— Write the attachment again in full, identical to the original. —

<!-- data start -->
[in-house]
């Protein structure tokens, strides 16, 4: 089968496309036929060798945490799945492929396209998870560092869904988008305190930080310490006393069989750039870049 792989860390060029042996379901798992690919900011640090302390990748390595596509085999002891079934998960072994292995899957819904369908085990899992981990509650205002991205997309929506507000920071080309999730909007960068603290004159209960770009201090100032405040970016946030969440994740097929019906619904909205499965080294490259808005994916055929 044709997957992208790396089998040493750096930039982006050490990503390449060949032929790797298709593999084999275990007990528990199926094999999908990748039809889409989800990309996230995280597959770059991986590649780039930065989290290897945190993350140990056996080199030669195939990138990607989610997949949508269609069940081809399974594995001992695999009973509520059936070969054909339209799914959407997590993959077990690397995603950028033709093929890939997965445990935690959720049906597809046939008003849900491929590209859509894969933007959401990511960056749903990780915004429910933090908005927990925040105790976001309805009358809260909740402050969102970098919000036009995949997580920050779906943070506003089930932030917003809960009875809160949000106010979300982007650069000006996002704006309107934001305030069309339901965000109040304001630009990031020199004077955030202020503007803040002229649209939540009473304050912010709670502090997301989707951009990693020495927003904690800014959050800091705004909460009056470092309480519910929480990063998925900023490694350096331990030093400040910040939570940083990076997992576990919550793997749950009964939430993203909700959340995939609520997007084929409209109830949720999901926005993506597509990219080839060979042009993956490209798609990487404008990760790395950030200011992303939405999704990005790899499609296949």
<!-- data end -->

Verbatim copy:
[in-house]
């Protein structure tokens, strides 16, 4: 089968496309036929060798945490799945492929396209998870560092869904988008305190930080310490006393069989750039870049 792989860390060029042996379901798992690919900011640090302390990748390595596509085999002891079934998960072994292995899957819904369908085990899992981990509650205002991205997309929506507000920071080309999730909007960068603290004159209960770009201090100032405040970016946030969440994740097929019906619904909205499965080294490259808005994916055929 044709997957992208790396089998040493750096930039982006050490990503390449060949032929790797298709593999084999275990007990528990199926094999999908990748039809889409989800990309996230995280597959770059991986590649780039930065989290290897945190993350140990056996080199030669195939990138990607989610997949949508269609069940081809399974594995001992695999009973509520059936070969054909339209799914959407997590993959077990690397995603950028033709093929890939997965445990935690959720049906597809046939008003849900491929590209859509894969933007959401990511960056749903990780915004429910933090908005927990925040105790976001309805009358809260909740402050969102970098919000036009995949997580920050779906943070506003089930932030917003809960009875809160949000106010979300982007650069000006996002704006309107934001305030069309339901965000109040304001630009990031020199004077955030202020503007803040002229649209939540009473304050912010709670502090997301989707951009990693020495927003904690800014959050800091705004909460009056470092309480519910929480990063998925900023490694350096331990030093400040910040939570940083990076997992576990919550793997749950009964939430993203909700959340995939609520997007084929409209109830949720999901926005993506597509990219080839060979042009993956490209798609990487404008990760790395950030200011992303939405999704990005790899499609296949």